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    nikdfish's Avatar
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    Working on a flagpole ...

    The wife decided she wanted a flagpole up in the front yard by July 4, so I have been working at getting one made. I found a DIY materials list on a flagpole products web site & used it as a basis for ours.

    I am building a "tip up" version, so it can be lowered if needed for repairs (or whatever), built from 3 ten foot lengths of schedule 40 pipe - 2", 1.5" & 1.25". The base is another 10' piece of 2" that is cut in half & will be set into a concrete base, one leg on each side of the 2" base piece & pinned with a couple of long 1/2" bolts. About 2.5' of the base will be in concrete & the other 2.5' above ground. Rebar will be welded to the lower portion of the base to help anchor things in the concrete.

    The 3038e was out at the acreage, so I gave the 1025R a try with the PHD and a 12" auger. It was a bit much for the little guy, but I ended up getting a roughly 4' hole sunk for the base.







    I am working out in the tractor storage building & it is kind of a "make do" setting. Power comes from the generator out there. The following is from the last couple of days - the heat & humidity make me disinclined to push too much on any one day.

    The best way to work with the pipe was a couple of old folding chairs as saw horse stand-ins. First step was cutting a 2" pipe into 2 pieces. The angle grinder was the easiest way to work as the pipe wasn't secured enough for a sawzall. The circumference for the cut was marked using a length of flat ribbon cable from an old disk drive interface as a guide for the marker.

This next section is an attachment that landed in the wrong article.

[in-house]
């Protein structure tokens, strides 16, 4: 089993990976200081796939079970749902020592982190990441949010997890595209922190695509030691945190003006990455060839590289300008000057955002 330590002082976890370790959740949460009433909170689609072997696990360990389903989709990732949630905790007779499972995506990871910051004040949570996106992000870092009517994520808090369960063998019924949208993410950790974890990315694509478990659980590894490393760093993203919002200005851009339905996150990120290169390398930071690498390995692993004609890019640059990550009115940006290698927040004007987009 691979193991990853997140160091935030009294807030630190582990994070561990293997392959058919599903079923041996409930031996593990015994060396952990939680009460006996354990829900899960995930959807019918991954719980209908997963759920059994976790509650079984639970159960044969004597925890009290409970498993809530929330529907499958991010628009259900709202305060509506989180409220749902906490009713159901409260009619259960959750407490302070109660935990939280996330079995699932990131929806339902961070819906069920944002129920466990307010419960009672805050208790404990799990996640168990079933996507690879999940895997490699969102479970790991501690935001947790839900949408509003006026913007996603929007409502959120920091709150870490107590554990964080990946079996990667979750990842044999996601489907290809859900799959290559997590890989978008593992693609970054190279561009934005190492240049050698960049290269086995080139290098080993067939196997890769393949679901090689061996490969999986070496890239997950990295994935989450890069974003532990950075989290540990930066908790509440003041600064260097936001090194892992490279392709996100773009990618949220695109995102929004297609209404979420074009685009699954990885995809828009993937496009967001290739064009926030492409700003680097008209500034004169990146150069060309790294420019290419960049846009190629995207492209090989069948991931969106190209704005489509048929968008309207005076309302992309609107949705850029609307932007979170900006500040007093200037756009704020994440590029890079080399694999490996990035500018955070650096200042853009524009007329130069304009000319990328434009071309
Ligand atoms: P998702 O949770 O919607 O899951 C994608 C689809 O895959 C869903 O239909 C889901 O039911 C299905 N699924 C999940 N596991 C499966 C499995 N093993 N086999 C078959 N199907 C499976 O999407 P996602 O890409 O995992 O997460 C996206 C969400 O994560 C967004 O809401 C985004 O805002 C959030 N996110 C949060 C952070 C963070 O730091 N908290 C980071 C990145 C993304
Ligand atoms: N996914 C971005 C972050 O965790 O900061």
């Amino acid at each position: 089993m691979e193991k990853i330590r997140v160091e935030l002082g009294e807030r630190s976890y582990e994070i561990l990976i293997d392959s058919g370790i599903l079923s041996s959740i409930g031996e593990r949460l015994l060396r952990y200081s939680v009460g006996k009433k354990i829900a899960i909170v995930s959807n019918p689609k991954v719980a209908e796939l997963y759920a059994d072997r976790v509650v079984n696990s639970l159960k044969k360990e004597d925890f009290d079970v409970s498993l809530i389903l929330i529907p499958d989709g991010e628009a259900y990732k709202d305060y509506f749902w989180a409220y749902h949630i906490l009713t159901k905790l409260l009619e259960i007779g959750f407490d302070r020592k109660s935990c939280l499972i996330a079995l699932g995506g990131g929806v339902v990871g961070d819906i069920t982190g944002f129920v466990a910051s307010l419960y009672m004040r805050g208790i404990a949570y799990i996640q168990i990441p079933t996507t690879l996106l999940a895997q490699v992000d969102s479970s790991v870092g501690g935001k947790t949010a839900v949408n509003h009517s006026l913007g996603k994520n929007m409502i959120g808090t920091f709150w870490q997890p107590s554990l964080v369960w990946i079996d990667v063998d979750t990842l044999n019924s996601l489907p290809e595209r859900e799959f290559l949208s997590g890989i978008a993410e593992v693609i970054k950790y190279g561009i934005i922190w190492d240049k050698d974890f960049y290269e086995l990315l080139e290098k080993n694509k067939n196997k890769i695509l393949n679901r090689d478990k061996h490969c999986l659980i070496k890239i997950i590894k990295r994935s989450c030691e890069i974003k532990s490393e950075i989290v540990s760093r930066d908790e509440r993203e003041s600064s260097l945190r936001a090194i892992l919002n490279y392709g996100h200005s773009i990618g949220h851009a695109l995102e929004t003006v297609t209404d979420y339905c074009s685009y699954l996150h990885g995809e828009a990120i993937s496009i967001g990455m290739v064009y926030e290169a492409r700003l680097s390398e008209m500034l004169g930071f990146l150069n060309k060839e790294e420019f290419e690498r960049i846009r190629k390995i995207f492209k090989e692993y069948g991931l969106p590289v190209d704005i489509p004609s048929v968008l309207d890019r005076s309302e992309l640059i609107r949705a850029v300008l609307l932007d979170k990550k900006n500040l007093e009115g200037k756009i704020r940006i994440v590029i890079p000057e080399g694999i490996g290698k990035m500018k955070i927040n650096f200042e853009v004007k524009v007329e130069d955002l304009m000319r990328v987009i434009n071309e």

Lines were marked using a piece of angle iron as a self aligning guide & a circumference drawn to mark ground level.



    Locations for holes were marked at 6" & 28" up from ground level.



    A step drill was used for the first holes



    The ribbon cable was used to find the opposite side locations by marking circumference length & marking the halfway point. With the overlap at the original line, the halfway mark set the points for drawing the line on the opposite side.



    With the lines drawn, the same measurements from ground level set the punch point for the next holes



    With holes drilled, the bolts were used to pin the pieces and verify alignment. A little tweaking of the holes was needed, but not much. The parts were marked to show proper orientation.



    The same steps were used to mark corresponding locations on the base of the uncut 2" pipe.



    Once the holes were drilled, the long pipe was mated with the base pieces & a small amount of additional tweaking to let the bolts go through easily.